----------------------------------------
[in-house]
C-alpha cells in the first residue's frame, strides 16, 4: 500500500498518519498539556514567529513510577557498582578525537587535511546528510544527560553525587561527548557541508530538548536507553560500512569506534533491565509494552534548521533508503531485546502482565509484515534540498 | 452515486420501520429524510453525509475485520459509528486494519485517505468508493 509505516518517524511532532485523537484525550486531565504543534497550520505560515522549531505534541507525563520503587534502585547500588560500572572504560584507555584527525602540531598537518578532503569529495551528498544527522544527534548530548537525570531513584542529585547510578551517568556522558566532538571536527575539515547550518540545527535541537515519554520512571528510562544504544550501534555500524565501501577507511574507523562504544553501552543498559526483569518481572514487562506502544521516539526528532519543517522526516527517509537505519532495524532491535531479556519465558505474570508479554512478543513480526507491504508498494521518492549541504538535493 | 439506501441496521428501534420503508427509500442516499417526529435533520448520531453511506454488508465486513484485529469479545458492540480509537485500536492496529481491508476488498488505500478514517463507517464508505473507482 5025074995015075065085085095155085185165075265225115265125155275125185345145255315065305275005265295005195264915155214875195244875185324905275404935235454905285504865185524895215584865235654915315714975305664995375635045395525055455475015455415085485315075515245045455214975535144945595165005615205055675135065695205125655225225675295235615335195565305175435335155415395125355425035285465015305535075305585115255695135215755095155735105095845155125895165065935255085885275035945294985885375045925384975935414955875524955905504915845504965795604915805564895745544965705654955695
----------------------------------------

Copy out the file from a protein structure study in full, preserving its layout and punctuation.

[in-house]
C-alpha cells in the first residue's frame, strides 16, 4: 500500500498518519498539556514567529513510577557498582578525537587535511546528510544527560553525587561527548557541508530538548536507553560500512569506534533491565509494552534548521533508503531485546502482565509484515534540498 | 452515486420501520429524510453525509475485520459509528486494519485517505468508493 509505516518517524511532532485523537484525550486531565504543534497550520505560515522549531505534541507525563520503587534502585547500588560500572572504560584507555584527525602540531598537518578532503569529495551528498544527522544527534548530548537525570531513584542529585547510578551517568556522558566532538571536527575539515547550518540545527535541537515519554520512571528510562544504544550501534555500524565501501577507511574507523562504544553501552543498559526483569518481572514487562506502544521516539526528532519543517522526516527517509537505519532495524532491535531479556519465558505474570508479554512478543513480526507491504508498494521518492549541504538535493 | 439506501441496521428501534420503508427509500442516499417526529435533520448520531453511506454488508465486513484485529469479545458492540480509537485500536492496529481491508476488498488505500478514517463507517464508505473507482 5025074995015075065085085095155085185165075265225115265125155275125185345145255315065305275005265295005195264915155214875195244875185324905275404935235454905285504865185524895215584865235654915315714975305664995375635045395525055455475015455415085485315075515245045455214975535144945595165005615205055675135065695205125655225225675295235615335195565305175435335155415395125355425035285465015305535075305585115255695135215755095155735105095845155125895165065935255085885275035945294985885375045925384975935414955875524955905504915845504965795604915805564895745544965705654955695